This can prove very disadvantageous in combat situations. Casemate_sentence_44

During World War II, casemate-type armoured fighting vehicles were heavily used by both the combined German Wehrmacht forces, and the Soviet Red Army. Casemate_sentence_45

They were mainly employed as tank destroyers and assault guns. Casemate_sentence_46

Tank destroyers, intended to operate mostly from defensive ambush operations, did not need a rotating turret as much as offensively used tanks, while assault guns were mainly used against fortified infantry positions and could afford a longer reaction time if a target presented itself outside the vehicle's gun traverse arc. Casemate_sentence_47

Thus, the weight and complexity of a turret was thought to be unnecessary, and could be saved in favour of more capable guns and armour. Casemate_sentence_48

In many cases, casemate vehicles would be used as both tank destroyers or assault guns, depending on the tactical situation. Casemate_sentence_49

The Wehrmacht employed several casemate tank destroyers, initially with the still-Panzerjäger designation Elefant with an added, fully enclosed five-sided (including its armoured roof) casemate atop the hull, with later casemate-style tank destroyers bearing the Jagdpanzer (literally 'hunting tank') designation, with much more integration of the casemate's armour with the tank hull itself. Casemate_sentence_50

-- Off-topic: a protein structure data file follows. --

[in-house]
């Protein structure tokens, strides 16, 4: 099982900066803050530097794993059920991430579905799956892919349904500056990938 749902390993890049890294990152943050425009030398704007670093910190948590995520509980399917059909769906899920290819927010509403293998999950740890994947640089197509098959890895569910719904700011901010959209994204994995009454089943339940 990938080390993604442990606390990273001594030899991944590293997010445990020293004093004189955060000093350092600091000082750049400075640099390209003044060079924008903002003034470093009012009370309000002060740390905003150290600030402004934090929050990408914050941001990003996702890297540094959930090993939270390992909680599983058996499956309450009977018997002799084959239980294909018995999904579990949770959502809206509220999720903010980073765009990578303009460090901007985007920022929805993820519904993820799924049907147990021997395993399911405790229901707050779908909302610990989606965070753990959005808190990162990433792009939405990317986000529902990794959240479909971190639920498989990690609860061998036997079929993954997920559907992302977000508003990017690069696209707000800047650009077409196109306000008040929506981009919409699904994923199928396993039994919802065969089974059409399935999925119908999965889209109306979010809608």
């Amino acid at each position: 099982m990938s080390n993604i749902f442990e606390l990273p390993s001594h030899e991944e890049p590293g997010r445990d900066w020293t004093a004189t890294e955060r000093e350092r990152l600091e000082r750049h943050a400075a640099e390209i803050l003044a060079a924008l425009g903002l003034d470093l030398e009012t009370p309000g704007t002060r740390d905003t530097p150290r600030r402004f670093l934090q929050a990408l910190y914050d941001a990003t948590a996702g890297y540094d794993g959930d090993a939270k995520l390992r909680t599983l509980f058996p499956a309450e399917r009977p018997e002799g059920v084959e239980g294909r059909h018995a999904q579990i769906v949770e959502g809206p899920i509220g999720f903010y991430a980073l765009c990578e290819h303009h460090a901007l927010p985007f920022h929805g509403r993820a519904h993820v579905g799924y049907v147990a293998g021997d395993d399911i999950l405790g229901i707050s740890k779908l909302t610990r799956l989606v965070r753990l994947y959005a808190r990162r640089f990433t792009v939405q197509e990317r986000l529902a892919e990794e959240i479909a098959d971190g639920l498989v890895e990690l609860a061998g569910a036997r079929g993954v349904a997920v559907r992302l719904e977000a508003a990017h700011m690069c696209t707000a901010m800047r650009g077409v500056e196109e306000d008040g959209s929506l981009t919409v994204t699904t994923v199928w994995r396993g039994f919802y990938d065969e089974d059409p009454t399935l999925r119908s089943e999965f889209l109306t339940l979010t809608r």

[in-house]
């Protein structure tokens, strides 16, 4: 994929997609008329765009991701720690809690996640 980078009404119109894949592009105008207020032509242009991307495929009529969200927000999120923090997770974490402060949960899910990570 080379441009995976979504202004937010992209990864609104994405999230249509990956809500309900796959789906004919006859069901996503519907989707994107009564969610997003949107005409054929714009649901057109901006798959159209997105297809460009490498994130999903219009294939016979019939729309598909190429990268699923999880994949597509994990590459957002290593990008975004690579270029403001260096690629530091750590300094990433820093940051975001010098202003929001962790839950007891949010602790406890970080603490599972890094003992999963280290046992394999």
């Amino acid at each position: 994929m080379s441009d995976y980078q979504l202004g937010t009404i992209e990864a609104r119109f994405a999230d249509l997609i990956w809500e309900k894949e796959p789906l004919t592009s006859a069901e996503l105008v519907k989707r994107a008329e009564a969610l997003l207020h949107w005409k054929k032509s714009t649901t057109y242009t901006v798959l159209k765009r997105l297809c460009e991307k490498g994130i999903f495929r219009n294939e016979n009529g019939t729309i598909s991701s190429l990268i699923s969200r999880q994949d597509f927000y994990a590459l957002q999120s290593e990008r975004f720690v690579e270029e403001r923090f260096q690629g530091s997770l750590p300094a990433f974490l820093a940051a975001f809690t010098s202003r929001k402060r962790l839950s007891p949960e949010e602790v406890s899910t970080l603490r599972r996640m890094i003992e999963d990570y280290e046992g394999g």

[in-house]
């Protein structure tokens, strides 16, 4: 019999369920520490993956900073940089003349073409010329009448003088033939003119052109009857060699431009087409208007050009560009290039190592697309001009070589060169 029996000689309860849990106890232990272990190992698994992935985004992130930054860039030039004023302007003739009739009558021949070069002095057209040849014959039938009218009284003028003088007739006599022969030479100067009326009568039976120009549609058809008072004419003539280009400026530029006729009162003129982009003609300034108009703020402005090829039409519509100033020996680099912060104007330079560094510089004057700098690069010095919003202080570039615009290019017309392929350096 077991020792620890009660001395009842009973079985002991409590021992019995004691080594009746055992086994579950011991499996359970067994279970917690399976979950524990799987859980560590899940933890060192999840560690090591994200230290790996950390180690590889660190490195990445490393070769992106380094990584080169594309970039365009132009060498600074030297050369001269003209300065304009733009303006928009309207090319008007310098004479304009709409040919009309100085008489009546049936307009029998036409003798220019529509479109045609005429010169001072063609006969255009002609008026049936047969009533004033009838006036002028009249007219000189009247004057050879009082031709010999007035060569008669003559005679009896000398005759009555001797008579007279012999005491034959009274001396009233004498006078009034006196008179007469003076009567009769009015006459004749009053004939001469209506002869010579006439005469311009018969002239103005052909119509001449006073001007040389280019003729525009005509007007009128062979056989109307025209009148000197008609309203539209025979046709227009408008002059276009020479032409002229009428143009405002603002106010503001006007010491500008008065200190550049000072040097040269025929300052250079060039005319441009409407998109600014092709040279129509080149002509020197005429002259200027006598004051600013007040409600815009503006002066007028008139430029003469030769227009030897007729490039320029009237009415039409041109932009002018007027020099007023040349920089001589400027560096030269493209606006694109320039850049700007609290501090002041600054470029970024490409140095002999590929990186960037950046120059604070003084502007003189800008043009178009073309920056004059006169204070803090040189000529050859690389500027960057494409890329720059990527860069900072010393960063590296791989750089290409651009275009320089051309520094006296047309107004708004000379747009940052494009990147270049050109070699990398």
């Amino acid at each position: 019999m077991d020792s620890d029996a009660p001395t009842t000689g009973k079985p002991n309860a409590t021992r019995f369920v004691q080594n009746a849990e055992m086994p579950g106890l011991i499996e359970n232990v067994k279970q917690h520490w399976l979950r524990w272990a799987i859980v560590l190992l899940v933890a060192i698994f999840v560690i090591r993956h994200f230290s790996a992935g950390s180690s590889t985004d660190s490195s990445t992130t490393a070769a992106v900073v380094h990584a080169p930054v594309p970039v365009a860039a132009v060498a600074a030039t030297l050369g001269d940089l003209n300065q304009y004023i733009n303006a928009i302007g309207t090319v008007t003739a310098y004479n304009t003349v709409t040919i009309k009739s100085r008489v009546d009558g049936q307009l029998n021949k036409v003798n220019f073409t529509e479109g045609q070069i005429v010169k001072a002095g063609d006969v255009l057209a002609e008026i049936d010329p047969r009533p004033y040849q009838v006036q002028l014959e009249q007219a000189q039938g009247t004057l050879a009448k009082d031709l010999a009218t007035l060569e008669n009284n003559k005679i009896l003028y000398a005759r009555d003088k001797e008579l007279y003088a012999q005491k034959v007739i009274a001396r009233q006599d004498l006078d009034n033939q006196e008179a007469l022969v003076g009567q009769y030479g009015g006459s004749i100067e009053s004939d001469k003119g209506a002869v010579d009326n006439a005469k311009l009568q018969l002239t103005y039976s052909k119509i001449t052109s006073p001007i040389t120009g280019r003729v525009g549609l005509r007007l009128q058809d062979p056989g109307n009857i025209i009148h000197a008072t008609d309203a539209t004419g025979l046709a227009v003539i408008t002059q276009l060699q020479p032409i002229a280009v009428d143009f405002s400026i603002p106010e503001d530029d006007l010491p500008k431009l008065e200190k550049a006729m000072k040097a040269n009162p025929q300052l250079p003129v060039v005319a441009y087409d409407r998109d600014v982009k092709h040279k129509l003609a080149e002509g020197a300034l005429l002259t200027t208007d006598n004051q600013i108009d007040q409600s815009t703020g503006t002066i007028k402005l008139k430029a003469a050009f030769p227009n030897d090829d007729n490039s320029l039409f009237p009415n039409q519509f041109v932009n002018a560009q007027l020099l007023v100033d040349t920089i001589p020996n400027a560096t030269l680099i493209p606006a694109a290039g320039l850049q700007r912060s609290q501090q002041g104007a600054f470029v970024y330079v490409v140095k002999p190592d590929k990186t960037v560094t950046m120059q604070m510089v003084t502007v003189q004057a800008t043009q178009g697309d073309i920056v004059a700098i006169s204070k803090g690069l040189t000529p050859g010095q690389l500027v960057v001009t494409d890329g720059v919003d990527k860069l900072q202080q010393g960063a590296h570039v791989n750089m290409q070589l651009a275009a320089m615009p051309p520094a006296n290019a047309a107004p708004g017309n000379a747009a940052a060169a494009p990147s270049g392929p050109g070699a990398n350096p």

Examples are the Jagdpanzer IV, the Jagdtiger and the Jagdpanther (the latter two translate as 'Hunting Tiger' and 'Hunting Panther', respectively). Casemate_sentence_51

Assault guns were designated as 'Sturmgeschütz', like the Sturmgeschütz III and Sturmgeschütz IV. Casemate_sentence_52

In the Red Army, casemate tank destroyers and self-propelled guns bore an "SU-" or "ISU-" prefix, with the "SU-" prefix an abbreviation for Samokhodnaya Ustanovka, or "self-propelled gun". Casemate_sentence_53

Examples are the SU-100 or the ISU-152. Casemate_sentence_54

Both Germany and the Soviet Union mainly built casemate AFVs by using the chassis of already existing turreted tanks, instead of designing them from scratch. Casemate_sentence_55

While casemate AFVs played a very important role in World War II (the Sturmgeschütz III for example was the most numerous armored fighting vehicle of the German Army during the entire war), they became much less common in the post-war period. Casemate_sentence_56

Heavy casemate tank destroyer designs such as the US T28 and the British Tortoise never went beyond prototype status, while casemate vehicles of a more regular weight, such as the Soviet SU-122-54, saw only very limited service. Casemate_sentence_57

The general decline of casemate vehicles can be seen in the technological progress which resulted in the rise of universal main battle tanks, which unified in them the capability to take up the roles and tasks which in the past had to be diverted between several different classes of vehicles. Casemate_sentence_58

However, vehicles such as the German Kanonenjagdpanzer of the 1960s still let the casemate concept live on, while the Swedish Army went as far as employing a casemate tank design, the Stridsvagn 103, or "S-Tank", as their main armoured fighting vehicle from the 1960s until the 1990s, favoring it over contemporary turreted designs. Casemate_sentence_59

Other casemate design ideas, such as the projected German Versuchsträger 1–2 with two main guns, were developed even later. Casemate_sentence_60


Credits to the contents of this page go to the authors of the corresponding Wikipedia page: en.wikipedia.org/wiki/Casemate.